A flurry of activity by UN member states to sign and ratify the global Arms Trade Treaty (ATT) before it enters into force next week is another clear sign of the overwhelming support for this historic move to rein in the irresponsible international arms trade, Amnesty International said.
Yesterday alone, Andorra, Israel and Zimbabwe signed the ATT while Lithuania and the Netherlands ratified. These five states join several others which signed and ratified the treaty earlier this month, bringing the total number of signatures to 128, of which 60 have ratified. South Africa is also expected to ratify the treaty at the UN imminently. States that have ratified will now become states parties to the treaty.
“World leaders are sending an unequivocal message. This virtual stampede of new states rushing to join the Arms Trade Treaty is another clear vote of confidence for this ground-breaking measure that will protect human rights and save countless lives,” said Marek Marczynski, Head of Military, Security and Police at Amnesty International.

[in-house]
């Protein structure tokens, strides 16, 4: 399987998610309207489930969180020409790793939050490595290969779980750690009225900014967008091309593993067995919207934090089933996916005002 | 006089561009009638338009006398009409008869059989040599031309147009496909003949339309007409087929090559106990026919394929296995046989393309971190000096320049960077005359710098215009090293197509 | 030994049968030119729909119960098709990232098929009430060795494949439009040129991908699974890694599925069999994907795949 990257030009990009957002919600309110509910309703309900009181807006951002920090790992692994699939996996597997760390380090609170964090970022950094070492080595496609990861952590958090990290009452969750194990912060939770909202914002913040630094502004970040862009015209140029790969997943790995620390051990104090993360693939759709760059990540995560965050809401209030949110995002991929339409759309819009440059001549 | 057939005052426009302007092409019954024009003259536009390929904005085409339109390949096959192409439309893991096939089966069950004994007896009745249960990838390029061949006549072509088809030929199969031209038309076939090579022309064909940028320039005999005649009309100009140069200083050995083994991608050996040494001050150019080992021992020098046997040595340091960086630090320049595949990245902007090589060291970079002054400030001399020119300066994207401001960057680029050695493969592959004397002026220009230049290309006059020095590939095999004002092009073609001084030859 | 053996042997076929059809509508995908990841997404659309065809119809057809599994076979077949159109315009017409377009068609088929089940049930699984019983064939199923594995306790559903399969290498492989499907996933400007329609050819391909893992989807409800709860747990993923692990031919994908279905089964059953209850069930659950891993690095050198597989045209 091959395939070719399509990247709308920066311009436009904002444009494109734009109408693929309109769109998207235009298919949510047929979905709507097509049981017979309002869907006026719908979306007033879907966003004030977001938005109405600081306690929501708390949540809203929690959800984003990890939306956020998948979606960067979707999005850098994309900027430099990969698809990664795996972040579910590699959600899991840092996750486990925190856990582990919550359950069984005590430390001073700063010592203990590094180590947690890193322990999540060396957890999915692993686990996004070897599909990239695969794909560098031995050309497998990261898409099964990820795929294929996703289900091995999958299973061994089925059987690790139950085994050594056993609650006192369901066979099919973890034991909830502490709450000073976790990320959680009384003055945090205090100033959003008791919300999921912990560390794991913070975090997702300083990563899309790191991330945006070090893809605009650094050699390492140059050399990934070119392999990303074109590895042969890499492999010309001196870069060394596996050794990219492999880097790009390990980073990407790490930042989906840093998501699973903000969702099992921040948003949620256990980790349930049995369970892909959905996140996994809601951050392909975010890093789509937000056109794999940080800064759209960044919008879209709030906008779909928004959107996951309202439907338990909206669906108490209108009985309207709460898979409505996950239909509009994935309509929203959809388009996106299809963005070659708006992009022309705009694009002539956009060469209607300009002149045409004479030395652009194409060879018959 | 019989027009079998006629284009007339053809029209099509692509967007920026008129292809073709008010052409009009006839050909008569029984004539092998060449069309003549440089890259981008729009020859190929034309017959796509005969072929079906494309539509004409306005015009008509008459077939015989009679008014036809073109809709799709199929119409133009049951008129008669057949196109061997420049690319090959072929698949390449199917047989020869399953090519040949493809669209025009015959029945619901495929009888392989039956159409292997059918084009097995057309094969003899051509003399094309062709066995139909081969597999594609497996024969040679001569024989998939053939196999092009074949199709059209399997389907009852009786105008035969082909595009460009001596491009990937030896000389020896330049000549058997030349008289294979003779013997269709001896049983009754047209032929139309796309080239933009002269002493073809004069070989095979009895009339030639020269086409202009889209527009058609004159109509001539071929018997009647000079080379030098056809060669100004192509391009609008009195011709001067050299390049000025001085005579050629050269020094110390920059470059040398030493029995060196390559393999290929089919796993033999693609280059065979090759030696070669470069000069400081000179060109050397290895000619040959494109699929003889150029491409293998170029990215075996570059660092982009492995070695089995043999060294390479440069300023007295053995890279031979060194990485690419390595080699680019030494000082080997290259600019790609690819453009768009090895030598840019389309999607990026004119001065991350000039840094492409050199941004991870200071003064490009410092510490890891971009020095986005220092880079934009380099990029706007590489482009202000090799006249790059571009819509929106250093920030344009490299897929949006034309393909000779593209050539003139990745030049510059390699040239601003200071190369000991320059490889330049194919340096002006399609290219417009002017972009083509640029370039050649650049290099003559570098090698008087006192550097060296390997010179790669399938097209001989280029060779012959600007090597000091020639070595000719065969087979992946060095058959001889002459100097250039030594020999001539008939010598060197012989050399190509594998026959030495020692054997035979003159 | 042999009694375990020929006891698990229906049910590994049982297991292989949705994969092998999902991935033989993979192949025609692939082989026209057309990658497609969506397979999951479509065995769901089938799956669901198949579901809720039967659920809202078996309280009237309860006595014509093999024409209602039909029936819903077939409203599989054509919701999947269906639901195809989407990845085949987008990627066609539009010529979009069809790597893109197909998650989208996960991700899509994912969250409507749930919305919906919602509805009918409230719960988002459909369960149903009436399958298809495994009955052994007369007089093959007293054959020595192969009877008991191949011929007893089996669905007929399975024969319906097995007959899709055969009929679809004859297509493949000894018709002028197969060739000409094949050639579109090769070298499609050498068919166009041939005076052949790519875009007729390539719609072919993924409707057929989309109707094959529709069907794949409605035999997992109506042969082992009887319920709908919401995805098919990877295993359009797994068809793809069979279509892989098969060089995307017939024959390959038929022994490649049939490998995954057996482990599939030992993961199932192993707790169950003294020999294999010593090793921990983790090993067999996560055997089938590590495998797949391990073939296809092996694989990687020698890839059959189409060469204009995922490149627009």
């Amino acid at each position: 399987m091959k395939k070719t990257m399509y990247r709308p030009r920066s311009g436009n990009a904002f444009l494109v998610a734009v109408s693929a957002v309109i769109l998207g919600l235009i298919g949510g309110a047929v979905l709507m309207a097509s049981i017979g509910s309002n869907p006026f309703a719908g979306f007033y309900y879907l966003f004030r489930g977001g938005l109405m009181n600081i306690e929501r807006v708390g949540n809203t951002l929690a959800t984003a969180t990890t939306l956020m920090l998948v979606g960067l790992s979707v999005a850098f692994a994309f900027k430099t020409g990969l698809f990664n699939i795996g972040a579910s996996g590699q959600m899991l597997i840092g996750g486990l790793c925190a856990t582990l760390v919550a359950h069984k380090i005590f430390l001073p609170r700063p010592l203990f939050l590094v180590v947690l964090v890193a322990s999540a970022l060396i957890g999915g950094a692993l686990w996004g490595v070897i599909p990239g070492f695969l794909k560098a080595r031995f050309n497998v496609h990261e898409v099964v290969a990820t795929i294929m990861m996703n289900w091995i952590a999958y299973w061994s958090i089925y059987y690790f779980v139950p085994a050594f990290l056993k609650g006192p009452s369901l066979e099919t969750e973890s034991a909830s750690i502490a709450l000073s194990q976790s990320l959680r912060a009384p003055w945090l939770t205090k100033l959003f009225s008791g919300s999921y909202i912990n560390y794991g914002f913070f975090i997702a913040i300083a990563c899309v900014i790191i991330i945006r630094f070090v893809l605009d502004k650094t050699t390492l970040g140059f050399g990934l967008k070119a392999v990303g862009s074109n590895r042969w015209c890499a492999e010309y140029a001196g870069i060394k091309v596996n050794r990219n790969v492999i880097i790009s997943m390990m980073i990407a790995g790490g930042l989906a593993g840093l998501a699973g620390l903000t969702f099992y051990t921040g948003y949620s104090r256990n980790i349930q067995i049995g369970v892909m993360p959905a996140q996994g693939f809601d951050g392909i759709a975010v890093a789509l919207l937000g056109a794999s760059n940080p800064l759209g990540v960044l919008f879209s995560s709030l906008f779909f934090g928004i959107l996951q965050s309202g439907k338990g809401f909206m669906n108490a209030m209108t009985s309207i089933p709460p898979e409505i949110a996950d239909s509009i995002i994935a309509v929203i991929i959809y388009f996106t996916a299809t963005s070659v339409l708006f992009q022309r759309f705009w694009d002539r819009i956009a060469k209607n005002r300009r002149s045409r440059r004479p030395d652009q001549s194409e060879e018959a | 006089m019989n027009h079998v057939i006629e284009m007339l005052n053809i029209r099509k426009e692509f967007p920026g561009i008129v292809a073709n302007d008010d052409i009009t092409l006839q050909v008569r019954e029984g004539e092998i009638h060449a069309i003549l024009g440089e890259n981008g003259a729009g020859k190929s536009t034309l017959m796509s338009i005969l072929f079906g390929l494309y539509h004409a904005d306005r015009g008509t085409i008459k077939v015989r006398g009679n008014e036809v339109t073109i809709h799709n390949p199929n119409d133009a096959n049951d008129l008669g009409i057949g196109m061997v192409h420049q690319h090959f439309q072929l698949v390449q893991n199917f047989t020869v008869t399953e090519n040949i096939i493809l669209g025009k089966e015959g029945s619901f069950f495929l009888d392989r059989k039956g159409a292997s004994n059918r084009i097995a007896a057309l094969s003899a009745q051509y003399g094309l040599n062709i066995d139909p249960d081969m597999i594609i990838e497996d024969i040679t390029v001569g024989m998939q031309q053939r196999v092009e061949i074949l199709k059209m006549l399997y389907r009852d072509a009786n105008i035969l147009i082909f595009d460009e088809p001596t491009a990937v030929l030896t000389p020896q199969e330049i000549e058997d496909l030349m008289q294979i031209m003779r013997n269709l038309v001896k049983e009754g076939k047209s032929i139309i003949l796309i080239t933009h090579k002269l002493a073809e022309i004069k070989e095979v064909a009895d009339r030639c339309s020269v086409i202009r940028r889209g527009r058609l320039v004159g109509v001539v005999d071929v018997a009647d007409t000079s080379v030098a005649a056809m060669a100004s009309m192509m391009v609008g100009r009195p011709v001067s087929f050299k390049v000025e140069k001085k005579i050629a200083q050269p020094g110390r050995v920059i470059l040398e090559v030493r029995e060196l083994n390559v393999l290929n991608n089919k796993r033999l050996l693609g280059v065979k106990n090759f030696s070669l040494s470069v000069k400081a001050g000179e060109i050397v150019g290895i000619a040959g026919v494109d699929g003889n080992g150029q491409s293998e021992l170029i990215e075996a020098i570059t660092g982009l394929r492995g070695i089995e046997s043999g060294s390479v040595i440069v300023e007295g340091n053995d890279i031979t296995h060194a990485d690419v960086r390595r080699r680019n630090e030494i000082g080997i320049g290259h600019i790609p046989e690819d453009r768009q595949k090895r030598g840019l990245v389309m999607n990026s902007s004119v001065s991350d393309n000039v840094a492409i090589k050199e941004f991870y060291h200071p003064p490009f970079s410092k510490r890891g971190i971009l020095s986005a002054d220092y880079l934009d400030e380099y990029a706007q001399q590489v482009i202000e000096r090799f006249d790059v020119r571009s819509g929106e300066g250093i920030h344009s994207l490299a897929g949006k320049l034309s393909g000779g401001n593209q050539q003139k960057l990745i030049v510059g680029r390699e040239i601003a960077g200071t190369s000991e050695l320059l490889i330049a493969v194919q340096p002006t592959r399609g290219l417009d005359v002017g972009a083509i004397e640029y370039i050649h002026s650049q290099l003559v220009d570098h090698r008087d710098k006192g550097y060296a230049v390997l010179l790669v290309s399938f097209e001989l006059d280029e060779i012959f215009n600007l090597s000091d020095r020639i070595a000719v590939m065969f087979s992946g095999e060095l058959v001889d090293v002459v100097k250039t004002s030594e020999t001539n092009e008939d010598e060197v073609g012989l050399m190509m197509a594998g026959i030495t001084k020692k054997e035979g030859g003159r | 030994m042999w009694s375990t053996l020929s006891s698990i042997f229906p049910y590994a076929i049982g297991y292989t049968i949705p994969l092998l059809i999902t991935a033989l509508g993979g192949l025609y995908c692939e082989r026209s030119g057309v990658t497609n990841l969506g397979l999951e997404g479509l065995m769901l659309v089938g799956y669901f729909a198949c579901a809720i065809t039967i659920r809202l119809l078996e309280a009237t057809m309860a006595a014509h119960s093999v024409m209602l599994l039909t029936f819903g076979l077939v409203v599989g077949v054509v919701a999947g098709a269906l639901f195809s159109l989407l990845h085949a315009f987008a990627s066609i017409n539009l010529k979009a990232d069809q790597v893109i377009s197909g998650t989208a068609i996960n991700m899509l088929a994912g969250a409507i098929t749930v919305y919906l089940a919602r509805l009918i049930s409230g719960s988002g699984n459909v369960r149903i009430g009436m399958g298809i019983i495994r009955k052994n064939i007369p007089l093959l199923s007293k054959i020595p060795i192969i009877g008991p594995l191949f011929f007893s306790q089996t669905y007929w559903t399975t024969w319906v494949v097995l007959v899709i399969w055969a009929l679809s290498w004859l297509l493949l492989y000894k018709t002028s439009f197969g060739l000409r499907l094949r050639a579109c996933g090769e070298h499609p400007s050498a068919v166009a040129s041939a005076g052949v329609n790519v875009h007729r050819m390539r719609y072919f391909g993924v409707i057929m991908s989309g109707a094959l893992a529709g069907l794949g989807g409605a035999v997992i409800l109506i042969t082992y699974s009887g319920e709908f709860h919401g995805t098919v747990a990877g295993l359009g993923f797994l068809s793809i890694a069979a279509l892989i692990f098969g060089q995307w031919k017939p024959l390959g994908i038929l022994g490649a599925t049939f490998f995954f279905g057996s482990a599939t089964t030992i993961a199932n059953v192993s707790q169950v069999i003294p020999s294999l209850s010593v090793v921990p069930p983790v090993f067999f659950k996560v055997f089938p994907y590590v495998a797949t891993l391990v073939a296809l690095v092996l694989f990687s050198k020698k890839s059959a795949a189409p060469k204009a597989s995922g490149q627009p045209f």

“That the likes of Israel, a major arms exporter and importer, and South Africa, the African continent’s largest arms trader, are still signing and ratifying before the treaty even comes into force will strengthen its global impact.
“The more states get on board the treaty, the more it will shine the light of transparency into the murky waters of the international arms trade. Strict implementation of this treaty has the potential to save millions of lives and reduce the risk of serious human rights abuses around the world.”
Five of the top 10 arms exporters – France, Germany, Italy, Spain and the UK – have already ratified the ATT. The USA, by far the largest arms producer and exporter, is among 68 countries that have signed but not yet ratified the treaty.
Other major arms producers like China, Canada and Russia have resisted signing or ratifying the ATT. North Korea, Iran and Syria are the only three states that voted against adopting the treaty at the UN General Assembly.
Amnesty International and its supporters have lobbied and campaigned relentlessly for an ATT since the mid-1990s. It will become binding international law on 24 December, after which it will require states to adhere to strict global rules on international arms transfers to stem the flow of conventional arms and munitions that fuel atrocities and abuse.